Overtraining can result in heel pain (known as Sever’s Disease), knee pain (Osgood-Schlatter Disease, an inflammation of the bone, cartilage, and/or tendon in the knee), and shoulder pain (Little League Shoulder, caused by stress to the arm bone nearest to the shoulder). These types of overuse injuries can affect a young athlete’s growth and development, and affect the growth plates in bones which can pull apart and must be surgically repaired. “We aren’t used to seeing these types of overuse injuries really much before college,” observes Cain. “Now we’re seeing these injuries two or three years earlier. I operated yesterday on a nine-year-old with a torn ACL. These injuries can have permanent consequences for these young kids.”

So how can you avoid having your young athlete getting repetitive use injuries? Here are four recommendations for parents:

1. You can’t “train” your kid into an elite athlete.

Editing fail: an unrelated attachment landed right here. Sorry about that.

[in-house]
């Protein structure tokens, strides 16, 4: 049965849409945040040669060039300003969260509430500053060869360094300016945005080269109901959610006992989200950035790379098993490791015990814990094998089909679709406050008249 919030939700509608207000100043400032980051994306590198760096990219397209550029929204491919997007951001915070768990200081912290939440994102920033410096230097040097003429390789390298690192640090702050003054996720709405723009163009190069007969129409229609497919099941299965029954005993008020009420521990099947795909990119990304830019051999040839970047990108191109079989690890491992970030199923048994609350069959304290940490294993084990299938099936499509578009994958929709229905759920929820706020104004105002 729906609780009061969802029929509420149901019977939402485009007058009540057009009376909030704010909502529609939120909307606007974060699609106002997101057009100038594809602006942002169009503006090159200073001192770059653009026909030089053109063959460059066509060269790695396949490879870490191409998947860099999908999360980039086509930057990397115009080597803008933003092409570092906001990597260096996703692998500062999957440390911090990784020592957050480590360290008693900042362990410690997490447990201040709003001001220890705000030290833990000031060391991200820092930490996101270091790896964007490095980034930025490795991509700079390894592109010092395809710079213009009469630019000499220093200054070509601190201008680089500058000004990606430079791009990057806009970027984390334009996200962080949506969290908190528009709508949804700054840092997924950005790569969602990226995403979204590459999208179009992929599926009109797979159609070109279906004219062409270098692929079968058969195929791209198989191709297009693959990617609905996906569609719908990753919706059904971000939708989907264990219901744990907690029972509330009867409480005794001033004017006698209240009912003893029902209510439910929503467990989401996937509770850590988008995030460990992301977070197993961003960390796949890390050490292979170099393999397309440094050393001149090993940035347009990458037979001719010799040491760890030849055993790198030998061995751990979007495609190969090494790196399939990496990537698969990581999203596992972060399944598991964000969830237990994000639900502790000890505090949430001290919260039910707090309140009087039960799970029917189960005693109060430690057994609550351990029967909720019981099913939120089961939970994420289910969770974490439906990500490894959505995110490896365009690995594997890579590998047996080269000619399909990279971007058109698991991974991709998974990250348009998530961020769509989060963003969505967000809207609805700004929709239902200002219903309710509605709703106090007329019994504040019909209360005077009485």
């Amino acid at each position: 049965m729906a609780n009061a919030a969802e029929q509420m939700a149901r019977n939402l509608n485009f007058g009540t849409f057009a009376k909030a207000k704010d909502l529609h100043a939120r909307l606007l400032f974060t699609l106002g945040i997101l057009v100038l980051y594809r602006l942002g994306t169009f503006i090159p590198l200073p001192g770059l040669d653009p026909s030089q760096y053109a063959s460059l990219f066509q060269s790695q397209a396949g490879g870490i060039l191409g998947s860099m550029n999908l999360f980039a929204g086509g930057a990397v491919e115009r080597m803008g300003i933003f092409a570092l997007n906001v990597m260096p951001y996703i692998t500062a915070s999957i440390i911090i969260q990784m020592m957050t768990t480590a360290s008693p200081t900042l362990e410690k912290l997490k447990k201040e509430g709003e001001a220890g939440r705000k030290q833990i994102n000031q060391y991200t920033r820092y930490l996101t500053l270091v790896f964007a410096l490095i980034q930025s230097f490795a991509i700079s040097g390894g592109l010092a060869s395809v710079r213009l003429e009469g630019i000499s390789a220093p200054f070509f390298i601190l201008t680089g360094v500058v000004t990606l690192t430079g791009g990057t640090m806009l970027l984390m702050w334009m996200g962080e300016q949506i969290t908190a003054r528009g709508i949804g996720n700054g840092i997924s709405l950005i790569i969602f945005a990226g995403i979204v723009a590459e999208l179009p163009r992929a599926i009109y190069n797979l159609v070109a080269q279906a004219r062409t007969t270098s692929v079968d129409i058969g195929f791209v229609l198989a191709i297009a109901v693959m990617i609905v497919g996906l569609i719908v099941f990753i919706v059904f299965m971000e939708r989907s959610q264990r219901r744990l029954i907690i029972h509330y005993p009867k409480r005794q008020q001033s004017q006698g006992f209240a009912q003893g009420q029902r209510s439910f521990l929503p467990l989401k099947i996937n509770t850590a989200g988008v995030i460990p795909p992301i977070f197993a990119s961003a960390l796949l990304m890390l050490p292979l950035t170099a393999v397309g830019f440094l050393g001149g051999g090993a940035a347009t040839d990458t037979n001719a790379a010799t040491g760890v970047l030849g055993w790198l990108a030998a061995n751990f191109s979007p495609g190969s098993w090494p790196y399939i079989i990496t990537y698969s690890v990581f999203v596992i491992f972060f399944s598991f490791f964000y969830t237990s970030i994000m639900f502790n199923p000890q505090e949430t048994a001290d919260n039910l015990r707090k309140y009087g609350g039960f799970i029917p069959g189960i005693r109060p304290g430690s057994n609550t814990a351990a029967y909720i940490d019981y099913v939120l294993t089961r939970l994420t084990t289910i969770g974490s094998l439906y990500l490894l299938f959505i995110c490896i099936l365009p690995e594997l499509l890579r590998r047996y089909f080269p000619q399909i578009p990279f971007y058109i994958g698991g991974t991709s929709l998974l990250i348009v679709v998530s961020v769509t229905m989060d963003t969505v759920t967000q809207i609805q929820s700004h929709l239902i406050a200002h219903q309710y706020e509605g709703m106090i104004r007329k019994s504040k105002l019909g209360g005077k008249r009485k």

Understand you aren’t going to make your child into a pro athlete, or even a college athlete. Those elite athletes are born with a unique set of skills and abilities, and you can’t train your kid up to that level of natural ability.

2. Limit training.

If your athlete is participating in the same sport for more than eight months of the year, research indicates that there is significantly less chance they will play at the next level of competition. Playing year round leads to burnout and disinterest, and is also linked to increased inactivity as adults.

3. Encourage free play.